Civil Rights Movement
The year was 1965, and the Civil Rights movement is at its peak. In Selma, you might call this the hot point of all the commotion and the birthplace of the movement that eventually led to the Voting Rights Act of the same year. After a particularly brutal and bloody confrontation between demonstrators and authorities, coined Bloody Sunday, Martin Luther King, Jr. led a march to the now famous Edmund Pettis Bridge, and onward to Montgomery. This road and the trail they walked are now a national historic landmark and known as the Selma to Montgomery Voting Rights Trail.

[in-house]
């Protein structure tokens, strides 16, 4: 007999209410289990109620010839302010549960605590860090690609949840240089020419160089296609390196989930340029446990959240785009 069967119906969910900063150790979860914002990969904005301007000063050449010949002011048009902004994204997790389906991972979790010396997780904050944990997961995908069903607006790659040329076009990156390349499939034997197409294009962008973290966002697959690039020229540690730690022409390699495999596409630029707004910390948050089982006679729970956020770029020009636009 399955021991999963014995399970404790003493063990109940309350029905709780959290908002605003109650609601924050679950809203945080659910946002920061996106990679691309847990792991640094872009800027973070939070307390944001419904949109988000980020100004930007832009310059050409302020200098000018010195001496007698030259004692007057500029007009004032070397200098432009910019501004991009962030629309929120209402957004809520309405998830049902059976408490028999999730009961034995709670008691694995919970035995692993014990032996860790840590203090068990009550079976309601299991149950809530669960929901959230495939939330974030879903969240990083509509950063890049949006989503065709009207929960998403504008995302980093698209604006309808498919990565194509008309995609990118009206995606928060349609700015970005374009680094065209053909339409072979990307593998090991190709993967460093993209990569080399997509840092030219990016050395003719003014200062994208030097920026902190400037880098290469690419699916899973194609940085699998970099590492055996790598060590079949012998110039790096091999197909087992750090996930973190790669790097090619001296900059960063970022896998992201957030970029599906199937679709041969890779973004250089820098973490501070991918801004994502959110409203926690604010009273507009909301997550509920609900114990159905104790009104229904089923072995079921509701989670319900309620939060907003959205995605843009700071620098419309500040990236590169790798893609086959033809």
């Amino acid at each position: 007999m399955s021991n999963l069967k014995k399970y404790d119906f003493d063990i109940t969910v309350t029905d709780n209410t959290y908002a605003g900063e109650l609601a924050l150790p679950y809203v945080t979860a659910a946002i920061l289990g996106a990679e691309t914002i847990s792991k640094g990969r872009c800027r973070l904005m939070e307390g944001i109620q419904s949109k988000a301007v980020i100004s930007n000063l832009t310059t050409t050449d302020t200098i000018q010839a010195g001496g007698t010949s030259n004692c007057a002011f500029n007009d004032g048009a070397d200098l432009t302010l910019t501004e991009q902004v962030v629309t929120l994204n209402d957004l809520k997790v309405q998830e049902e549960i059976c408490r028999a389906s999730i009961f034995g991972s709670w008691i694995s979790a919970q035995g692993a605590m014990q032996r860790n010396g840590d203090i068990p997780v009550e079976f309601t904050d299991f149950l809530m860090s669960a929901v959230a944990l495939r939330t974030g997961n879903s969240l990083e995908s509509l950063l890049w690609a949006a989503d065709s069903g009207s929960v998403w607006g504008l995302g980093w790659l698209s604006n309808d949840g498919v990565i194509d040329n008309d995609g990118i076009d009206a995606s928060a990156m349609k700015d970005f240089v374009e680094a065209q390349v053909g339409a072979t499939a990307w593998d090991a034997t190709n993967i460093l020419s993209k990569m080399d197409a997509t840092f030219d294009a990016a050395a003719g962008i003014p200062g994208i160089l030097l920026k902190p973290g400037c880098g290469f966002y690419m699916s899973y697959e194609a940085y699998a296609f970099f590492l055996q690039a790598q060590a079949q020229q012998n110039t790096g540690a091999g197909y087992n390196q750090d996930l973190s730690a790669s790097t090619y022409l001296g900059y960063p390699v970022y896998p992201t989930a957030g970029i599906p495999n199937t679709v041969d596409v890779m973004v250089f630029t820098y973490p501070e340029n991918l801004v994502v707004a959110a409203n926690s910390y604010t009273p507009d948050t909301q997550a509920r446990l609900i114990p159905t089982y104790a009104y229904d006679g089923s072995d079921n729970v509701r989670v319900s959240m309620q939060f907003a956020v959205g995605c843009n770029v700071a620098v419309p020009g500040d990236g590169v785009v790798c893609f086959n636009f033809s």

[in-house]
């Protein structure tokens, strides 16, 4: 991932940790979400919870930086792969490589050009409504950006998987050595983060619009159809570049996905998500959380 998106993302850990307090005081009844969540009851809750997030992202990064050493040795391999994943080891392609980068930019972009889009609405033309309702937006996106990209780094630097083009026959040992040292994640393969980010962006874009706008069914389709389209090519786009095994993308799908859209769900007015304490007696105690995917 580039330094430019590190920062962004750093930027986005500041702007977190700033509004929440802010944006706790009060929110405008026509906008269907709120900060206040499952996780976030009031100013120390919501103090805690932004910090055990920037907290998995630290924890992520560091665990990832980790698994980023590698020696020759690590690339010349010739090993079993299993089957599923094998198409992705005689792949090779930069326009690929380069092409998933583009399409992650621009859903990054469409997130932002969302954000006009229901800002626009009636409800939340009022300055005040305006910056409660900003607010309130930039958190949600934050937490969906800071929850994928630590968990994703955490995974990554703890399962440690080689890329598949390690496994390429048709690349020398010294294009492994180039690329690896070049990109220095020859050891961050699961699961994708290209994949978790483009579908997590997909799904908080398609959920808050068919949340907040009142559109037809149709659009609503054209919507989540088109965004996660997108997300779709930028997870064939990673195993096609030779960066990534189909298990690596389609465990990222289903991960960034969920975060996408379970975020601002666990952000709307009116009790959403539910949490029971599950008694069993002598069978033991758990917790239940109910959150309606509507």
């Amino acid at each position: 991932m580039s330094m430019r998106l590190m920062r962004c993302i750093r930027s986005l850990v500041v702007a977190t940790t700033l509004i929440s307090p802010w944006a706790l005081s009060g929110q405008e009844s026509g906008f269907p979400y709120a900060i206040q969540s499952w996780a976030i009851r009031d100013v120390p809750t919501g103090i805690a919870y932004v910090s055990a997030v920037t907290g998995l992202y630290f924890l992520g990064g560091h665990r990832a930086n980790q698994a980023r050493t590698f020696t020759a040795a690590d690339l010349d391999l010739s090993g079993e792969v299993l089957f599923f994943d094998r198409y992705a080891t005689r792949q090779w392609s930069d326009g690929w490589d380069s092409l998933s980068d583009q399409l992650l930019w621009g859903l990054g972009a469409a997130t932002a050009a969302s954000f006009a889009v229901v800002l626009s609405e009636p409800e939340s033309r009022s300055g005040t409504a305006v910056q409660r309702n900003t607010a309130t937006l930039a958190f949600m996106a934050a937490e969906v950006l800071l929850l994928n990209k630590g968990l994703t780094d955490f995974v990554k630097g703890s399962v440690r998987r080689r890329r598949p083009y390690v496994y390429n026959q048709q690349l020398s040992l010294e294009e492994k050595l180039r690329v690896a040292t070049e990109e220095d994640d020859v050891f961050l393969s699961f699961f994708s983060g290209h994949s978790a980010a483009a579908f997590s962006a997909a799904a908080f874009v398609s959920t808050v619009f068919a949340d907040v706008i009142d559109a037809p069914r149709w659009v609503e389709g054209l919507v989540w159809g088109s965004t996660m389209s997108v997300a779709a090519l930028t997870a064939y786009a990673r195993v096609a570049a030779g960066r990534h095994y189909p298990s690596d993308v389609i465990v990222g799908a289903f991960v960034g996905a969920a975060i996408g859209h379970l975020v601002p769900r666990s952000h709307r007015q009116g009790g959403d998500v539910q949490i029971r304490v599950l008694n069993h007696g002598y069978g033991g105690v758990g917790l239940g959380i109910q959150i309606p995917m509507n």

A Strong Economy
One of the key factors to consider when looking at moving to a new place is the local economy of the surrounding area and the opportunities that might be available to you for professional employment. Luckily, Selma has this in spades, and with industries like International Paper, Bush Hog, American Apparel, and LaBour, there are plenty of corporate headquarters and places of manufacturing that offer livable wages and great benefits. Known commonly as the “Queen City of the Black Belt,” Selma is the gateway to regional retail, medical facilities, employment, and culture for a wider four-county area.